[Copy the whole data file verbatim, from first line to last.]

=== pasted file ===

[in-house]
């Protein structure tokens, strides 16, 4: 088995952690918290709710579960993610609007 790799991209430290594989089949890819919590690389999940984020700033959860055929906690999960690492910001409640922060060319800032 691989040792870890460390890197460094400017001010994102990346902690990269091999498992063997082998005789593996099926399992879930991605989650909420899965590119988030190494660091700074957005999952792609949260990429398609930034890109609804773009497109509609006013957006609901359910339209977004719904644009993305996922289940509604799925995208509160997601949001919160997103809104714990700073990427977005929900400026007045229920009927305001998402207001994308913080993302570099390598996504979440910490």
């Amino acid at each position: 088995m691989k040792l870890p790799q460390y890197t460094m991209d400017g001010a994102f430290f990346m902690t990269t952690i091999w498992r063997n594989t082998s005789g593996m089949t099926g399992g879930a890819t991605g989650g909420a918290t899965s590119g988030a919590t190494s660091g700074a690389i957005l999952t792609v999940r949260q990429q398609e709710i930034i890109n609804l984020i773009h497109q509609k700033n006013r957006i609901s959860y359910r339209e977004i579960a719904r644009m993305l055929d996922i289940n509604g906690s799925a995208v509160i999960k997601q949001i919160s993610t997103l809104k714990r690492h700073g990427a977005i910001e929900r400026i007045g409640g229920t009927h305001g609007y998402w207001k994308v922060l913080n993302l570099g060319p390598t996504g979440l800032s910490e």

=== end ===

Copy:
[in-house]
């Protein structure tokens, strides 16, 4: 088995952690918290709710579960993610609007 790799991209430290594989089949890819919590690389999940984020700033959860055929906690999960690492910001409640922060060319800032 691989040792870890460390890197460094400017001010994102990346902690990269091999498992063997082998005789593996099926399992879930991605989650909420899965590119988030190494660091700074957005999952792609949260990429398609930034890109609804773009497109509609006013957006609901359910339209977004719904644009993305996922289940509604799925995208509160997601949001919160997103809104714990700073990427977005929900400026007045229920009927305001998402207001994308913080993302570099390598996504979440910490």
């Amino acid at each position: 088995m691989k040792l870890p790799q460390y890197t460094m991209d400017g001010a994102f430290f990346m902690t990269t952690i091999w498992r063997n594989t082998s005789g593996m089949t099926g399992g879930a890819t991605g989650g909420a918290t899965s590119g988030a919590t190494s660091g700074a690389i957005l999952t792609v999940r949260q990429q398609e709710i930034i890109n609804l984020i773009h497109q509609k700033n006013r957006i609901s959860y359910r339209e977004i579960a719904r644009m993305l055929d996922i289940n509604g906690s799925a995208v509160i999960k997601q949001i919160s993610t997103l809104k714990r690492h700073g990427a977005i910001e929900r400026i007045g409640g229920t009927h305001g609007y998402w207001k994308v922060l913080n993302l570099g060319p390598t996504g979440l800032s910490e």